This OTYCD post originally appeared in April 2018.
Help Crossing Water help residents of Flint, Michigan gain access to safe drinking water and get the help they need.
First some backstory. While Flint, Michigan was under emergency management in 2013, its officials decided to switch its municipal water source from Detroit to the Flint River. The new source was contaminated with lead by flowing through lead pipes, and it might have caused other health problems, too.
As of April 2018, the crisis is still ongoing, and it won’t end until all the lead pipes are replaced, which everyone hopes will finish by 2020. In the meantime, residents must install filters on their taps or rely on bottled water, or both.
Governor Rick Snyder provoked a new outrage earlier in the month when he announced that the state would stop providing bottled water to Flint because water tests showed the city had gone two years without exceeding federal lead levels.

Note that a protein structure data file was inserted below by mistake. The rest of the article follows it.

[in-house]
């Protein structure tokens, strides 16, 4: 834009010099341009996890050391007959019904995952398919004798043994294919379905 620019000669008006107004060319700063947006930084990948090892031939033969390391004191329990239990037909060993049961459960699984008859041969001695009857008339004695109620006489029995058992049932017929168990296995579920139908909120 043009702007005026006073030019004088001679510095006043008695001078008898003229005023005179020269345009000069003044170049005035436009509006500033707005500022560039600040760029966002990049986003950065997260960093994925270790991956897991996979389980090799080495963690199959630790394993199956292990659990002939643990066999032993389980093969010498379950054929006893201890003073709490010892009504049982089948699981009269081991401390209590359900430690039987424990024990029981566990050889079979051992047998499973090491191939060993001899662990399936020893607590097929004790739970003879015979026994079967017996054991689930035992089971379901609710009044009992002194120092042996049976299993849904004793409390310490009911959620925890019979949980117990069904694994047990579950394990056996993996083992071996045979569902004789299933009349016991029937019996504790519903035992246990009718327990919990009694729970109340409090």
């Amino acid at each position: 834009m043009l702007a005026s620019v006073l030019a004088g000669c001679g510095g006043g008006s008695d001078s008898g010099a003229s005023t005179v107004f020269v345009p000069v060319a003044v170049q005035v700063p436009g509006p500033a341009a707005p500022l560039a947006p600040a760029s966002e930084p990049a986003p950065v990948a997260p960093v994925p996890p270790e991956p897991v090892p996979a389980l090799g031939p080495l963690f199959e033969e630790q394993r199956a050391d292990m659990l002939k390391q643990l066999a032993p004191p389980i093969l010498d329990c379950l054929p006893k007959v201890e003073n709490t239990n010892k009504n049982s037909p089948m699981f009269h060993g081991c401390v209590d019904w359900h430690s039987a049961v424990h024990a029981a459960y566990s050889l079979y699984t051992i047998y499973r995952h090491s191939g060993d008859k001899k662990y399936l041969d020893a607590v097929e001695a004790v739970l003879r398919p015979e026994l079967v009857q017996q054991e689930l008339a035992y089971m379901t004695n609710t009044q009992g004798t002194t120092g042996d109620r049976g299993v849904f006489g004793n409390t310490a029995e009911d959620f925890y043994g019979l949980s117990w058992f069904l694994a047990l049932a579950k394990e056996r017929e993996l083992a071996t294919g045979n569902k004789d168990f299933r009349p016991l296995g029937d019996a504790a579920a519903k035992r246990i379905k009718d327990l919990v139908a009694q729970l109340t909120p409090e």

Crossing Water is a volunteer group that’s helping Flint residents navigate the water crisis. It’s had to innovate to deliver all the services that locals need–education (in multiple languages), medical tests, water filter installation, advocacy, plumbing troubleshooting, and more that adds up to sustained disaster relief.
See Crossing Water’s website:
See its About page:
Read its FAQ for Flint residents:
Donate to Crossing Water’s CrowdRise campaign. As of late April, it had raised more than $27,000 toward its $100,000 goal:
Like Crossing Water on Facebook:
Follow Crossing Water on Twitter:
Read and listen to a February 2018 MPR piece on Crossing Water:
Read about how the state of Michigan intends to stop delivery of bottled water in Flint, even though it hasn’t replaced all the lead pipes that supply the afflicted city: